Canal Street Online Manchester

Lauren Aquilina

Lauren Aquilina

UK pop singer-songwriter Lauren Aquilina was an Island Records signee, opened for Taylor Swift on her 1989 tour and had just released her debut album “Isn't It Strange?” when she left music in 2016 due to the strain her music career was putting on her mental health. After a brief retirement that saw her applying to be an air hostess (this didn’t work out) and writing songs for other people (this did), Canal St caught up with the Bristol artist ahead of her first show in Manchester in four years to find out why she came back, talk about why music hasn’t had it’s #MeToo moment and ask about her favourite LGBT artists. 

1. What made you come back to performing and releasing your own music again?

It wasn’t really a conscious decision. I wrote Psycho, and pitched it out to other artists and nobody wanted it and I just thought, this is too good not to come out. So I called my managers and was like “Do you think I should just do it?” Once that came out, I felt like I’d made the right decision. 

2. The conversation around musicians and mental health has come to the forefront since you left music in 2016. Do you think the music industry has changed as a result of this?

No. I think artists have started speaking up, but I don’t think the industry has changed. I think you get ‘good eggs’ who are understanding, but in general, there needs to be more done for artists. I am fighting for every label to have one therapist that an artist can see once a month, just to catch up and see how you’re doing. I think labels forget that artists are human and just expect them to work all these crazy hours and then other times you’re sat at home with no work for months.. I think there should be more done to make it a more stable job.

3. You worked as a songwriter after ‘retiring’ as a solo artist. What is the best thing about writing songs for other people?

It’s really, really fun to put on different hats everyday. Today I am going to write as if I am Rihanna, and then another day write a really emo ballad. I felt quite restricted before when I was just writing for me because I had an idea of what I thought my fanbase wanted and I was trying to work to that. Whereas now I just write whatever I want to on the day.

4. Do you think your experience as a songwriter writing for lots of different artists will bring a new element to your music?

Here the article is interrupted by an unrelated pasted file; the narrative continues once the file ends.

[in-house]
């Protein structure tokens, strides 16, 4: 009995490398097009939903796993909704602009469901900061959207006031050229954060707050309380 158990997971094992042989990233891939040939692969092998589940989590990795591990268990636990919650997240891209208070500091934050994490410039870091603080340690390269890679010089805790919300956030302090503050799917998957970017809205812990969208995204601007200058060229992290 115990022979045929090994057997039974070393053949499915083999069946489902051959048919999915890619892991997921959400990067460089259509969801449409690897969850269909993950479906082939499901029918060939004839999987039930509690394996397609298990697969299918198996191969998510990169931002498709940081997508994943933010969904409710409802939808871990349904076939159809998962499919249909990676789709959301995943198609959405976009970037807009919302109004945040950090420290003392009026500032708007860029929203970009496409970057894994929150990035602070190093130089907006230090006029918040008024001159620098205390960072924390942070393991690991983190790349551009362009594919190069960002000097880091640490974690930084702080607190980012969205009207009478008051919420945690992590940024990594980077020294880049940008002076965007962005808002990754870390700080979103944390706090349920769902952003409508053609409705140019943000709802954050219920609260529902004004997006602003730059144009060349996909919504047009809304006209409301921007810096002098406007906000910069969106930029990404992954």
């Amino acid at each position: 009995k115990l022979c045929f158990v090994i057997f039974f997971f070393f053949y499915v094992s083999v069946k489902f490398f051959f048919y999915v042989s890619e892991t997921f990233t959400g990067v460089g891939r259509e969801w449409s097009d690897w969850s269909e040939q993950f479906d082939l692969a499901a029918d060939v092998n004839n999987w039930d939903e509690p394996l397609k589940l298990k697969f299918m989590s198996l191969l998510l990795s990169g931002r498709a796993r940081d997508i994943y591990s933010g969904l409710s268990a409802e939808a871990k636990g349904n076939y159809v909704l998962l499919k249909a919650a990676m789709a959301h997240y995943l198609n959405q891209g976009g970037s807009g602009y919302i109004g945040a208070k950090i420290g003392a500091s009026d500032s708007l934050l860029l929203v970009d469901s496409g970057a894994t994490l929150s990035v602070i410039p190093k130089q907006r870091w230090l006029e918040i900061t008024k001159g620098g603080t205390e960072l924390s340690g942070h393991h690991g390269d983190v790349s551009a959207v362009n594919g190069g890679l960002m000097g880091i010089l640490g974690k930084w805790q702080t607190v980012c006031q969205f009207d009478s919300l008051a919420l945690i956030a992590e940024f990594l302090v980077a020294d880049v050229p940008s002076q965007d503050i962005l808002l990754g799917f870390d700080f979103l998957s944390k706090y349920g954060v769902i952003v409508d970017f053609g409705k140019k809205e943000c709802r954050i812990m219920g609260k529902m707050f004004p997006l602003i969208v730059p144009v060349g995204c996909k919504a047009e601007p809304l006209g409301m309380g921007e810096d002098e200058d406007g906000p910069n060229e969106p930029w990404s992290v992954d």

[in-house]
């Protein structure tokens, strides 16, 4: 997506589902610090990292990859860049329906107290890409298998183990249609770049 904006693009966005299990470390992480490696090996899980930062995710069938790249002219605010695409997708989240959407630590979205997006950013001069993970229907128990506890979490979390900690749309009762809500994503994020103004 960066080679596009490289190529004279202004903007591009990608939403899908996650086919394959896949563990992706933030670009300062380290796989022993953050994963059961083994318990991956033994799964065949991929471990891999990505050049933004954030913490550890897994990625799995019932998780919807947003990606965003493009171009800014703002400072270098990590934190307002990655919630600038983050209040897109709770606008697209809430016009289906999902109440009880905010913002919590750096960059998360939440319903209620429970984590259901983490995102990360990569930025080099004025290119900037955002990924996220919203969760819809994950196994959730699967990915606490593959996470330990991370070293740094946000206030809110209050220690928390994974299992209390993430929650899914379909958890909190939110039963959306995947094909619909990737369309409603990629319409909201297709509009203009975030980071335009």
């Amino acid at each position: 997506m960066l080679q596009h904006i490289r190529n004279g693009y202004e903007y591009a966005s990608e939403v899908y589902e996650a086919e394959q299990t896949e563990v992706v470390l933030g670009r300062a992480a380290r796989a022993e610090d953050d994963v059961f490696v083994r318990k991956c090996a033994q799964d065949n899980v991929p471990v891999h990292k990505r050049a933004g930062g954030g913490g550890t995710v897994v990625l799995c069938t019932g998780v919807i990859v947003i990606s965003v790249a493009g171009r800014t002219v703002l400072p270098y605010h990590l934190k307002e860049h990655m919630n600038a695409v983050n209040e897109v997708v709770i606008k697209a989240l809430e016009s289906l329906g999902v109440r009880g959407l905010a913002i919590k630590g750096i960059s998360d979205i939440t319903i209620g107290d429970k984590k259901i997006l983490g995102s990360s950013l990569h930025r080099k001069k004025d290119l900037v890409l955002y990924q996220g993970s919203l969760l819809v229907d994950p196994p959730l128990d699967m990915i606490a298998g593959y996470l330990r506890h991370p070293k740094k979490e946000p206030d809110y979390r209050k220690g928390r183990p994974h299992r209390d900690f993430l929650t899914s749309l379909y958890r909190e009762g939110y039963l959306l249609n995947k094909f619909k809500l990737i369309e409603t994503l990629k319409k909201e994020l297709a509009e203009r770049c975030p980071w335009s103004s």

I think it already has. Psycho and If Looks Could Kill are so different to anything I’ve ever done, but the next single is much more similar to my old stuff. I feel more comfortable just doing what I want now and everything doesn’t have to sound the same.

5. You recently co-wrote a track ‘I Believe You’ with Fletcher, which stands for fellow women affected by sexual assault and harassment in the wake of #MeToo and tweeted about the music industry standing by a predator just because he hasn’t been publicly outed yet. Why do you think the music industry hasn’t seen the same #MeToo reckoning that Hollywood has?

Someone on Twitter said they think it’s because artists are tied in to really long contracts whereas actors are usually just tied in for one movie and then they’re done. The deal I was in was a five album deal, that’s ten years or more. Those contracts are hard to get out of, so I think there’s a different level of fear artists have. I think it’s seen as more normal in music too. It’s only recently I’ve started talking to female artists and all these things that we thought were ‘normal’ aren’t. I think female artists feel they have to jump through certain hoops to get there, and if they don’t, they don’t want it enough.

6. What kind of things did you think were normal and have since realized aren’t? 

Myself and countless other female friends have been told by industry people to lose weight or to look a certain way. That we have to appear a certain way in music videos, that artwork has to be sexy or edgy whereas guys can get away with just a photo of their face. That’s a really minor level, but on the other end, I know girls who’ve had their arses slapped in venues or at their labels, sexual assault, rape. The abuse of power in this industry between men and women is a real problem. 

7. How do you feel about fans supporting the work of people like R.Kelly who have been outed as predators?

I found myself in a difficult position recently because I love Kim Petras. She’s an amazing trans pop artist, but she works with Dr. Luke. And I decided that as much as I love her music, I just can’t support her anymore. How I feel about people supporting the guy that did something to me.. It’s no different. So I think as fans, you have to make that decision. 

8. Why did you pick Manchester (along with London) as your comeback gig?

Manchester has always been the best night of the tour. It’s always the most fun to play. Statistically, it’s also my second biggest fanbase outside of London. I love London so much, but Northern audiences are rowdier. Maybe it’s because the drinks are cheaper here.. 

9. Would you like to give a shout-out to any LGBT artists? 

Oh my god, so many. Rina Sawayama, who’s bi, I love. Fletcher, who’s gay, I’ve been writing with and she’s amazing. SOPHIE, a transwoman, is amazing. Troye Sivan, Olly from Years & Years, MNEK… I actually mostly listen to LGBT artists, all the best pop is from LGBT artists! 

By Nicole Glennon for Canal St Online.

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